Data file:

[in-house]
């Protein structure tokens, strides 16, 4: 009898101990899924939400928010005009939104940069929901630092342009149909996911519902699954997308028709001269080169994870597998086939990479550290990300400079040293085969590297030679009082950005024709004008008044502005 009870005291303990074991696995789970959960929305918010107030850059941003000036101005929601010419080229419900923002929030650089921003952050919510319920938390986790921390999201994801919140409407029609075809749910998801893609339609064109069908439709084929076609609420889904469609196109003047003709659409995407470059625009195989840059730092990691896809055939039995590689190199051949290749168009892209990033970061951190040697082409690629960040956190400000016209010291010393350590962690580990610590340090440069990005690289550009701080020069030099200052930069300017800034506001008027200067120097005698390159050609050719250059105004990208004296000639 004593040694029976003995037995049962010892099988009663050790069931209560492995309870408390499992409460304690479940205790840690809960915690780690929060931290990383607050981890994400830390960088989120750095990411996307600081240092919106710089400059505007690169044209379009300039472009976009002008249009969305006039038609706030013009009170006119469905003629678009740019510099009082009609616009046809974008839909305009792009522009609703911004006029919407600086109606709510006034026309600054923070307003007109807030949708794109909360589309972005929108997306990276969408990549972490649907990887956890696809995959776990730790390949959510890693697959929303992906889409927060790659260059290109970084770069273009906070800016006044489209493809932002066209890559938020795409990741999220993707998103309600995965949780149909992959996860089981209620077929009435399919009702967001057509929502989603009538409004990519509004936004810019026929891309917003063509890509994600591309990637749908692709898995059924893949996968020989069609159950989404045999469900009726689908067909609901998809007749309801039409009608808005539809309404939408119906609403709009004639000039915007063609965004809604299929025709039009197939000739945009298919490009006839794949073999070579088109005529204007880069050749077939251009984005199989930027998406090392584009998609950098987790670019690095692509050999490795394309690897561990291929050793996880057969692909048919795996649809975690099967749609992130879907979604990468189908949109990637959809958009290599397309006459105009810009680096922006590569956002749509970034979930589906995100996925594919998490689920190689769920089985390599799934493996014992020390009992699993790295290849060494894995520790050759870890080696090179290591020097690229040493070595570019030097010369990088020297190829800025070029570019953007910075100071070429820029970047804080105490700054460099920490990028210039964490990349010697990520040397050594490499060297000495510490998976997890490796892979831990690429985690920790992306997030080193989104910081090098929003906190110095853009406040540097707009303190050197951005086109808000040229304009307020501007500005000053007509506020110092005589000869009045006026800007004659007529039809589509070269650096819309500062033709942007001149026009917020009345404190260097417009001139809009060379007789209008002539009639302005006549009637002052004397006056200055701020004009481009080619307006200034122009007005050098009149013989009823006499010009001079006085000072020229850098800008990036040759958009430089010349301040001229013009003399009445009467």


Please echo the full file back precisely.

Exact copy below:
[in-house]
């Protein structure tokens, strides 16, 4: 009898101990899924939400928010005009939104940069929901630092342009149909996911519902699954997308028709001269080169994870597998086939990479550290990300400079040293085969590297030679009082950005024709004008008044502005 009870005291303990074991696995789970959960929305918010107030850059941003000036101005929601010419080229419900923002929030650089921003952050919510319920938390986790921390999201994801919140409407029609075809749910998801893609339609064109069908439709084929076609609420889904469609196109003047003709659409995407470059625009195989840059730092990691896809055939039995590689190199051949290749168009892209990033970061951190040697082409690629960040956190400000016209010291010393350590962690580990610590340090440069990005690289550009701080020069030099200052930069300017800034506001008027200067120097005698390159050609050719250059105004990208004296000639 004593040694029976003995037995049962010892099988009663050790069931209560492995309870408390499992409460304690479940205790840690809960915690780690929060931290990383607050981890994400830390960088989120750095990411996307600081240092919106710089400059505007690169044209379009300039472009976009002008249009969305006039038609706030013009009170006119469905003629678009740019510099009082009609616009046809974008839909305009792009522009609703911004006029919407600086109606709510006034026309600054923070307003007109807030949708794109909360589309972005929108997306990276969408990549972490649907990887956890696809995959776990730790390949959510890693697959929303992906889409927060790659260059290109970084770069273009906070800016006044489209493809932002066209890559938020795409990741999220993707998103309600995965949780149909992959996860089981209620077929009435399919009702967001057509929502989603009538409004990519509004936004810019026929891309917003063509890509994600591309990637749908692709898995059924893949996968020989069609159950989404045999469900009726689908067909609901998809007749309801039409009608808005539809309404939408119906609403709009004639000039915007063609965004809604299929025709039009197939000739945009298919490009006839794949073999070579088109005529204007880069050749077939251009984005199989930027998406090392584009998609950098987790670019690095692509050999490795394309690897561990291929050793996880057969692909048919795996649809975690099967749609992130879907979604990468189908949109990637959809958009290599397309006459105009810009680096922006590569956002749509970034979930589906995100996925594919998490689920190689769920089985390599799934493996014992020390009992699993790295290849060494894995520790050759870890080696090179290591020097690229040493070595570019030097010369990088020297190829800025070029570019953007910075100071070429820029970047804080105490700054460099920490990028210039964490990349010697990520040397050594490499060297000495510490998976997890490796892979831990690429985690920790992306997030080193989104910081090098929003906190110095853009406040540097707009303190050197951005086109808000040229304009307020501007500005000053007509506020110092005589000869009045006026800007004659007529039809589509070269650096819309500062033709942007001149026009917020009345404190260097417009001139809009060379007789209008002539009639302005006549009637002052004397006056200055701020004009481009080619307006200034122009007005050098009149013989009823006499010009001079006085000072020229850098800008990036040759958009430089010349301040001229013009003399009445009467």